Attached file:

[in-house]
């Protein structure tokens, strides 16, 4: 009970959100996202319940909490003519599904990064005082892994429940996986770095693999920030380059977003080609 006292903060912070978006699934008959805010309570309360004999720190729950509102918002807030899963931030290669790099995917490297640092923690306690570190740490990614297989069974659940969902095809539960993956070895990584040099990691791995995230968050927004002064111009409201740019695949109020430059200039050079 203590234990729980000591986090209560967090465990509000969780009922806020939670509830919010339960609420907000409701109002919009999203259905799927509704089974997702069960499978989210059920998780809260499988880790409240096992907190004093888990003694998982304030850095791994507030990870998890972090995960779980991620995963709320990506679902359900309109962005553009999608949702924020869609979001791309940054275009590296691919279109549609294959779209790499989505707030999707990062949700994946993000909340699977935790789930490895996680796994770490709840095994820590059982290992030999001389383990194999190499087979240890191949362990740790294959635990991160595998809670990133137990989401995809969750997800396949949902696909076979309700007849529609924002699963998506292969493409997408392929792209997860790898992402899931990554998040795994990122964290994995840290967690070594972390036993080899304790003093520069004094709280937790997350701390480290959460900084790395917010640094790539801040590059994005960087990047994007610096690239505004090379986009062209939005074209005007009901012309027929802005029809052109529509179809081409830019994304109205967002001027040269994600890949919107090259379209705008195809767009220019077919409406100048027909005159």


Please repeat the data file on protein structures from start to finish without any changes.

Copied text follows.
[in-house]
């Protein structure tokens, strides 16, 4: 009970959100996202319940909490003519599904990064005082892994429940996986770095693999920030380059977003080609 006292903060912070978006699934008959805010309570309360004999720190729950509102918002807030899963931030290669790099995917490297640092923690306690570190740490990614297989069974659940969902095809539960993956070895990584040099990691791995995230968050927004002064111009409201740019695949109020430059200039050079 203590234990729980000591986090209560967090465990509000969780009922806020939670509830919010339960609420907000409701109002919009999203259905799927509704089974997702069960499978989210059920998780809260499988880790409240096992907190004093888990003694998982304030850095791994507030990870998890972090995960779980991620995963709320990506679902359900309109962005553009999608949702924020869609979001791309940054275009590296691919279109549609294959779209790499989505707030999707990062949700994946993000909340699977935790789930490895996680796994770490709840095994820590059982290992030999001389383990194999190499087979240890191949362990740790294959635990991160595998809670990133137990989401995809969750997800396949949902696909076979309700007849529609924002699963998506292969493409997408392929792209997860790898992402899931990554998040795994990122964290994995840290967690070594972390036993080899304790003093520069004094709280937790997350701390480290959460900084790395917010640094790539801040590059994005960087990047994007610096690239505004090379986009062209939005074209005007009901012309027929802005029809052109529509179809081409830019994304109205967002001027040269994600890949919107090259379209705008195809767009220019077919409406100048027909005159």